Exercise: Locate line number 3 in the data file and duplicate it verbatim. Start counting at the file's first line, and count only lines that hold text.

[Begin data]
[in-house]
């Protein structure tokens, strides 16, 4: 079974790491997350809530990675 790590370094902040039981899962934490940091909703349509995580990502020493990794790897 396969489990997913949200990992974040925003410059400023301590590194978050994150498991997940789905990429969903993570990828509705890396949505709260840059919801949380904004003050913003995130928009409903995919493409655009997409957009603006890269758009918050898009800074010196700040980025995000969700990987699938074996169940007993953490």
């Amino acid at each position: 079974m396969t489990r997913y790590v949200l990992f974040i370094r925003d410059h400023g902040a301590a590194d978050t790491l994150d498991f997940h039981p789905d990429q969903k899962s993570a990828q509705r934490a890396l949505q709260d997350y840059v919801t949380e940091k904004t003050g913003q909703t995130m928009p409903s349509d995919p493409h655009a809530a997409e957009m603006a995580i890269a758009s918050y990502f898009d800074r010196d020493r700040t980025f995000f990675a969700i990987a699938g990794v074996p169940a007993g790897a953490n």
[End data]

């Amino acid at each position: 079974m396969t489990r997913y790590v949200l990992f974040i370094r925003d410059h400023g902040a301590a590194d978050t790491l994150d498991f997940h039981p789905d990429q969903k899962s993570a990828q509705r934490a890396l949505q709260d997350y840059v919801t949380e940091k904004t003050g913003q909703t995130m928009p409903s349509d995919p493409h655009a809530a997409e957009m603006a995580i890269a758009s918050y990502f898009d800074r010196d020493r700040t980025f995000f990675a969700i990987a699938g990794v074996p169940a007993g790897a953490n």